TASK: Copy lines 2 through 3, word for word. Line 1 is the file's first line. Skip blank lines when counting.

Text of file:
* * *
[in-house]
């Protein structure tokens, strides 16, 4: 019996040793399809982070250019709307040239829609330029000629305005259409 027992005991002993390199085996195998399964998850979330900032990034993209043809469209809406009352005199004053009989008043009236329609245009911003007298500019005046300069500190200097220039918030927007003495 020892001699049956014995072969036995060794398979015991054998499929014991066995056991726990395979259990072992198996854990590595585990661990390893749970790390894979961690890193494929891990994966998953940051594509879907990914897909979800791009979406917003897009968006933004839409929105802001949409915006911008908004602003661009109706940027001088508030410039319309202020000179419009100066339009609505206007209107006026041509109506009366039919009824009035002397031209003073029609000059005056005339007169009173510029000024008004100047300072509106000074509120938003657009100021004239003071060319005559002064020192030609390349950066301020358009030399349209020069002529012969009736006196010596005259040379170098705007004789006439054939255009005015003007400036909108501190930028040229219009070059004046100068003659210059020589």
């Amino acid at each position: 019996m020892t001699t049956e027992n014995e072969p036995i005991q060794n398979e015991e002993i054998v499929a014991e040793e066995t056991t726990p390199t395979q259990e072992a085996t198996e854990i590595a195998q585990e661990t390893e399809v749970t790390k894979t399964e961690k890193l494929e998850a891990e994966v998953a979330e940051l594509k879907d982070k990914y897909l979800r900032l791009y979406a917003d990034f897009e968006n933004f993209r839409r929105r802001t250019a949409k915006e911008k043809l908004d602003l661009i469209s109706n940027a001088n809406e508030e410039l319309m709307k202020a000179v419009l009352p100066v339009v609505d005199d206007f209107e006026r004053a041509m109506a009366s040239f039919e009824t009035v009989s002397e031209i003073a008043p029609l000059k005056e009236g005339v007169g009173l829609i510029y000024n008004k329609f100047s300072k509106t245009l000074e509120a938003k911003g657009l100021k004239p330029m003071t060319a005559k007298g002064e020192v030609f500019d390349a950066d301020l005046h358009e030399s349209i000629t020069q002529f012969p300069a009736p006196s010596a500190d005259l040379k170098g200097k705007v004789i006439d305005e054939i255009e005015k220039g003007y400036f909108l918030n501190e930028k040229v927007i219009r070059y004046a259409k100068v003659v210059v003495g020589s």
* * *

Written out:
């Protein structure tokens, strides 16, 4: 019996040793399809982070250019709307040239829609330029000629305005259409 027992005991002993390199085996195998399964998850979330900032990034993209043809469209809406009352005199004053009989008043009236329609245009911003007298500019005046300069500190200097220039918030927007003495 020892001699049956014995072969036995060794398979015991054998499929014991066995056991726990395979259990072992198996854990590595585990661990390893749970790390894979961690890193494929891990994966998953940051594509879907990914897909979800791009979406917003897009968006933004839409929105802001949409915006911008908004602003661009109706940027001088508030410039319309202020000179419009100066339009609505206007209107006026041509109506009366039919009824009035002397031209003073029609000059005056005339007169009173510029000024008004100047300072509106000074509120938003657009100021004239003071060319005559002064020192030609390349950066301020358009030399349209020069002529012969009736006196010596005259040379170098705007004789006439054939255009005015003007400036909108501190930028040229219009070059004046100068003659210059020589």
């Amino acid at each position: 019996m020892t001699t049956e027992n014995e072969p036995i005991q060794n398979e015991e002993i054998v499929a014991e040793e066995t056991t726990p390199t395979q259990e072992a085996t198996e854990i590595a195998q585990e661990t390893e399809v749970t790390k894979t399964e961690k890193l494929e998850a891990e994966v998953a979330e940051l594509k879907d982070k990914y897909l979800r900032l791009y979406a917003d990034f897009e968006n933004f993209r839409r929105r802001t250019a949409k915006e911008k043809l908004d602003l661009i469209s109706n940027a001088n809406e508030e410039l319309m709307k202020a000179v419009l009352p100066v339009v609505d005199d206007f209107e006026r004053a041509m109506a009366s040239f039919e009824t009035v009989s002397e031209i003073a008043p029609l000059k005056e009236g005339v007169g009173l829609i510029y000024n008004k329609f100047s300072k509106t245009l000074e509120a938003k911003g657009l100021k004239p330029m003071t060319a005559k007298g002064e020192v030609f500019d390349a950066d301020l005046h358009e030399s349209i000629t020069q002529f012969p300069a009736p006196s010596a500190d005259l040379k170098g200097k705007v004789i006439d305005e054939i255009e005015k220039g003007y400036f909108l918030n501190e930028k040229v927007i219009r070059y004046a259409k100068v003659v210059v003495g020589s």